Dana Blankenhorn for SeekingAlpha: While many people consider 3D printing dead, given what has happened to the stocks of industry leaders such as 3D Systems, Stratasys, ExOne and voxeljet , it's more accurate to say the industry has rebooted and is preparing for another run. This means the industry's excitement is now coming from college campuses and startups. As an investor you want to keep an eye on this, but withhold your investment. Industry leader 3D Systems has been drawing a bid this year as it undergoes a restructuring, bringing in more professional management, anddropping the Cube, its consumer printer, from the product line. For all of 2015 it reported a loss of $664 million, $5.85/share, on revenues of $666 million. The stock, which once traded as high as $96/share during the last boom, is now at around $13, but it had been as low as $6.42 in mid-January. Founder Charles Hull, 76, has been kicked upstairs to a Chief Technology Officer role. Cont'd...
America Makes, the National Additive Manufacturing Innovation Institute, and the American National Standards Institute (ANSI) today announced the launch of the America Makes & ANSI Additive Manufacturing Standardization Collaborative (AMSC). The purpose of the AMSC will be to coordinate and accelerate the development of industry-wide additive manufacturing standards and specifications consistent with stakeholder needs and thereby facilitate the growth of the additive manufacturing industry. Participation is open to any interested person.Â The catalyst for the AMSC is the fact that a number of standards developing organizations are engaged in standards-setting for various aspects of additive manufacturing, prompting the need for coordination to maintain a consistent, harmonized, and non-contradictory set of additive manufacturing standards. Â Full Press Release: Â
From Nature.com: Ultimately, Goh, a PhD candidate at the National University of Singapore, hopes that the method will help her to find blood vessels that are leaking owing to inflammation, perhaps helping to detect malaria or predict strokes. Crucial to her technique are the virus-sized particles that give the solution its colour. Just a few tens of nanometres across, they are among a growing array of 'nanolights' that researchers are tailoring to specific types of fluorescence: the ability to absorb light at one wavelength and re-emit it at another. Many naturally occurring compounds can do this, from jellyfish proteins to some rare-earth compounds. But nanolights tend to be much more stable, versatile and easier to prepare — which makes them attractive for users in both industry and academia. The best-established examples are quantum dots: tiny flecks of semiconductor that are prized for their beautiful, crisp colours. Now, however, other types of nanolight are on the rise. Some have a rare ability to absorb lots of low-energy photons and combine the energy into a handful of high-energy photons — a trick that opens up opportunities such as producing multiple colours at once. Others are made from polymers or small organic molecules. These are less toxic than quantum dots and often outshine them — much to the amazement of chemists, who are used to carbon-based compounds simply degrading in the presence of ultraviolet light... ( full article )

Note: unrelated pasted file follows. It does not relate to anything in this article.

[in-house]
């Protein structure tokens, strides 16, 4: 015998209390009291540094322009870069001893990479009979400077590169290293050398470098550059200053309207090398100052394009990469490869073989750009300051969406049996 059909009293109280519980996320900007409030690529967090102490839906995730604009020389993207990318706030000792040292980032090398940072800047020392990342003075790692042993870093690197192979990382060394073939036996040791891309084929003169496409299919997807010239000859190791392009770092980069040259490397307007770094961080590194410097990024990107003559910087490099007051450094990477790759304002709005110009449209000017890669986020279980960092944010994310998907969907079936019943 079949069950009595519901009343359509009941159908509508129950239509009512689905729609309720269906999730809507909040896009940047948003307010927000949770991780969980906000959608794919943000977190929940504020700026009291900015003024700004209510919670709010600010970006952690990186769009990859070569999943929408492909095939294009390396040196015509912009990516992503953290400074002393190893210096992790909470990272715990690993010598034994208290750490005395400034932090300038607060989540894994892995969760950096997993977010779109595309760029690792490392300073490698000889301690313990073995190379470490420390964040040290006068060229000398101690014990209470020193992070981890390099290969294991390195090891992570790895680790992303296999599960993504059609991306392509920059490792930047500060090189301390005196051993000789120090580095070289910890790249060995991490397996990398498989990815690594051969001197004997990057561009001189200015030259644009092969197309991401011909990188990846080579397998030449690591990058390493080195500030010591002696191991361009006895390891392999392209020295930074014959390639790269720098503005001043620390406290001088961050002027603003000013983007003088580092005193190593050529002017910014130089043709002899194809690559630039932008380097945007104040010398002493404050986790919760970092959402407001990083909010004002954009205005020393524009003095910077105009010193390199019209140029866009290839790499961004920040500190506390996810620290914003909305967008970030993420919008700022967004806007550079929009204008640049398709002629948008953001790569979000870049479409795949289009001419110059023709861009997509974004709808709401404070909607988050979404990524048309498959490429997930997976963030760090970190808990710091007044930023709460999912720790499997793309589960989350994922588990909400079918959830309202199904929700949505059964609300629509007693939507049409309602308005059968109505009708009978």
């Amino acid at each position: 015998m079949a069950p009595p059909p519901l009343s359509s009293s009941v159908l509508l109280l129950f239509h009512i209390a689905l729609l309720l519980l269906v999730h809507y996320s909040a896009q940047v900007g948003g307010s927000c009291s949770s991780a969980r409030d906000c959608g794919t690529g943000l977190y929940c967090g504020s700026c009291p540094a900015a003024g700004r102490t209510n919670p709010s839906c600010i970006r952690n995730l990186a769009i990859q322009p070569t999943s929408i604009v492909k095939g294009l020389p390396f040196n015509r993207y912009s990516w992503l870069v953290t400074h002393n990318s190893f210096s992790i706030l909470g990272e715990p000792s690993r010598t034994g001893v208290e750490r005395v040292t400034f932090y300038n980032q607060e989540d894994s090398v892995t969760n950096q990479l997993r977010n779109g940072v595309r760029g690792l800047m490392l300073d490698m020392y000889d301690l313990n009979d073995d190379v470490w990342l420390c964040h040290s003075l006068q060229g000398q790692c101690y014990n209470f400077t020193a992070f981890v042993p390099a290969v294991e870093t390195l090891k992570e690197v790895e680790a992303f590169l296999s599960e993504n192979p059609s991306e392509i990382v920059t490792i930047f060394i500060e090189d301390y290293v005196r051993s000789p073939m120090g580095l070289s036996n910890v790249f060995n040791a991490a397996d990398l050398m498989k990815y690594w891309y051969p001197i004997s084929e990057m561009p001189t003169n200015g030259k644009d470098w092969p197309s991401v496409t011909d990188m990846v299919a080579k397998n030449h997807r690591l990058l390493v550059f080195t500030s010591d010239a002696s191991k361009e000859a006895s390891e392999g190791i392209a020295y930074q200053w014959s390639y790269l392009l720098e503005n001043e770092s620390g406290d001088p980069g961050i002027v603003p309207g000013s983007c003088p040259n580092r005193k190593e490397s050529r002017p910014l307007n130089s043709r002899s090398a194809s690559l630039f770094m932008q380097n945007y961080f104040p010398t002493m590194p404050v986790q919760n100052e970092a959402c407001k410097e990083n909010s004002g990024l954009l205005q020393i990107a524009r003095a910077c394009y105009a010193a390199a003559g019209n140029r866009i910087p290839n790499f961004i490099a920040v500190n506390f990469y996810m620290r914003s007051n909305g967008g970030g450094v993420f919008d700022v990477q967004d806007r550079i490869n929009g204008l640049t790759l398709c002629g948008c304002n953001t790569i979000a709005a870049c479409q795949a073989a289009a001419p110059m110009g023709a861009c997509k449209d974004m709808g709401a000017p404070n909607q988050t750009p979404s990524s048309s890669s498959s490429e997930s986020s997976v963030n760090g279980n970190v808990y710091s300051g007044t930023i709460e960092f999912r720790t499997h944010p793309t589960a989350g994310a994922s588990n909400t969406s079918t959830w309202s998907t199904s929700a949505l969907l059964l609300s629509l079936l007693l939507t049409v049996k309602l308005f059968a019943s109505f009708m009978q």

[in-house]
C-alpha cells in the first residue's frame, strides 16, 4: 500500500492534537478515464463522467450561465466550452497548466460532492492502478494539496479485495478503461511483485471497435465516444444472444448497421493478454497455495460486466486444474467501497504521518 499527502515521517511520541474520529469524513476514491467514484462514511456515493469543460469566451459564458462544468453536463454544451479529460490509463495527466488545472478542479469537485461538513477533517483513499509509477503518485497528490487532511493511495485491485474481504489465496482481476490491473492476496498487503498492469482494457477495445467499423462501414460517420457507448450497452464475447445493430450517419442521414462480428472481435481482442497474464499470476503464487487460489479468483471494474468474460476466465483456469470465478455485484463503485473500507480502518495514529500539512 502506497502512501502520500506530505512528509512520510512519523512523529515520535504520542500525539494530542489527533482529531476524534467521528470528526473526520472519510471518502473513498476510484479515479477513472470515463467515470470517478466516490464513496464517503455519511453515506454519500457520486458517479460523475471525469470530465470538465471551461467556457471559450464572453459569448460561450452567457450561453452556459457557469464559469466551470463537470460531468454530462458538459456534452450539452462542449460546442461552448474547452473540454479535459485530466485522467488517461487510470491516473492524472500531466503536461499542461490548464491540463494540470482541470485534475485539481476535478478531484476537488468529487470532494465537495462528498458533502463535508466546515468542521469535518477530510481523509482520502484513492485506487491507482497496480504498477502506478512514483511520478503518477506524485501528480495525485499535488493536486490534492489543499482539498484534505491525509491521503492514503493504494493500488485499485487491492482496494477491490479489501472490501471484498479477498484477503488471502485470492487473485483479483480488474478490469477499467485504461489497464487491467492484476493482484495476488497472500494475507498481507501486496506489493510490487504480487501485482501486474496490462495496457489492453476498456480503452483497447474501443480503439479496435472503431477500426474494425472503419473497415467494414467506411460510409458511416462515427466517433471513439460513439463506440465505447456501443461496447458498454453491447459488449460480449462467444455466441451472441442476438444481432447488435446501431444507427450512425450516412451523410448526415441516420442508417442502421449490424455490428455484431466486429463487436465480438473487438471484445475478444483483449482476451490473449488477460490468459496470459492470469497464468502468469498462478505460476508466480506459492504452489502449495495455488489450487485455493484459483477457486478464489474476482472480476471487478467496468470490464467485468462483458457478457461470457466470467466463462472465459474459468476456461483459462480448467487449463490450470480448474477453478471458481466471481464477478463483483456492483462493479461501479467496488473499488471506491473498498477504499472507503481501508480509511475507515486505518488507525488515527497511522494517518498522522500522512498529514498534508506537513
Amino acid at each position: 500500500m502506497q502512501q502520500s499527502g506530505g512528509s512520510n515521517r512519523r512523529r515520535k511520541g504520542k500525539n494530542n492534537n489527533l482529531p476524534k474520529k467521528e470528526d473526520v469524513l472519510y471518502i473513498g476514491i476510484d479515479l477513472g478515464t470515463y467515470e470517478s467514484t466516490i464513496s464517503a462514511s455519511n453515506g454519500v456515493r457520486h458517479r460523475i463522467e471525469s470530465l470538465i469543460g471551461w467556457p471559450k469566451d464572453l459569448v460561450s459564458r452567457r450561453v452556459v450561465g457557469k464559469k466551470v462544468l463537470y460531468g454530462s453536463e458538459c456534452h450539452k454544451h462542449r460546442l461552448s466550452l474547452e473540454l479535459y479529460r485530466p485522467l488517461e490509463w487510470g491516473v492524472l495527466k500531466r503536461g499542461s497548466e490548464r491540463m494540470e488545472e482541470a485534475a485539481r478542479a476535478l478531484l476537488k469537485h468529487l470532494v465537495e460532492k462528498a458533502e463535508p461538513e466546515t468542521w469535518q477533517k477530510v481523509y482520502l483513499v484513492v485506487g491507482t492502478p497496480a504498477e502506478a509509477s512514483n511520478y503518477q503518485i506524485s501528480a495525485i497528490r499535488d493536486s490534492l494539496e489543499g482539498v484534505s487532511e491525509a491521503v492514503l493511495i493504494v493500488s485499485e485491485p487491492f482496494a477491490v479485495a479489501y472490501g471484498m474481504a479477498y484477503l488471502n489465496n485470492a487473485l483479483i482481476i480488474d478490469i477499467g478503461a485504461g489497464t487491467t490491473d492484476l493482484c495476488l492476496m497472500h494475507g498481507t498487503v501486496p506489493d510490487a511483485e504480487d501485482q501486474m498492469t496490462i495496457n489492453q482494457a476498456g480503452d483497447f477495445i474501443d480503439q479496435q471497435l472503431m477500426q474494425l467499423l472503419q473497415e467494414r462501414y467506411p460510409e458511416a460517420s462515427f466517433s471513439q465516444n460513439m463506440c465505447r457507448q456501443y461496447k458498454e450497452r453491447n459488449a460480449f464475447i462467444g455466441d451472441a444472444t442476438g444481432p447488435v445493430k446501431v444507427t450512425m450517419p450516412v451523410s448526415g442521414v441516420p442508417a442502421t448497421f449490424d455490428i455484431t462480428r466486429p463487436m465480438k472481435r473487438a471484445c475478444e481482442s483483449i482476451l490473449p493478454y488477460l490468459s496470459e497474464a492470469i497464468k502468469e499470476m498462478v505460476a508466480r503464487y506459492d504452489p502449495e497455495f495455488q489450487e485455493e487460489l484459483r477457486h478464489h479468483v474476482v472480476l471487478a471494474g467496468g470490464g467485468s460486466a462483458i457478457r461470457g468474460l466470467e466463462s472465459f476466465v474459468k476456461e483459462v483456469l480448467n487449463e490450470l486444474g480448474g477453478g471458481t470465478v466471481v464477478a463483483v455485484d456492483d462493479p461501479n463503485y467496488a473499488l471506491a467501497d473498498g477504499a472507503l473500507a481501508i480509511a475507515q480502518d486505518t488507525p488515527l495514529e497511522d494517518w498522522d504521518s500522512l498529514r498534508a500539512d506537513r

Connected industry is now becoming an international reality. In a new project, Bosch is working together with partners to combine the technical standards of Germany’s “Industrie 4.0” platform and of the Industrial Internet Consortium (IIC) for the first time. This combination of the two approaches allows the exchange of data between central areas of connected industry. “Industry 4.0 is not so much a national as an international issue. Only a truly global approach – without competing company standards or differing national regulations – will allow it to develop to its full potential,” said Dr. Werner Struth, a member of the Bosch management board, at the Bosch ConnectedWorld IoT conference in Berlin. To date, the lack of a common language has hindered the smooth international coordination of manufacturing, logistics, and building and energy management. “As we head towards connected industry, two worlds are now coming together. This is a major advance. A combination of these two standards paves the way for numerous new cross-border business opportunities for Industry 4.0 solutions, both for Bosch and for other international companies,” Struth said. Full Press Release:
Viknesh Vijayenthiran for Discovery News: New materials will also play a significant role in the further evolution of the car, according to BMW. This has already started with the increasing use of carbon fiber and other composites instead of conventional steel. Looking further forward, technologies such as rapid manufacturing and 4-D printing (3D-printed materials that change depending on conditions) will open up new possibilities. One of the more interesting aspects of the concept is a technology called Alive Geometry which consists of 4D-printed components that can change their shape and interact with the driver. Full Article: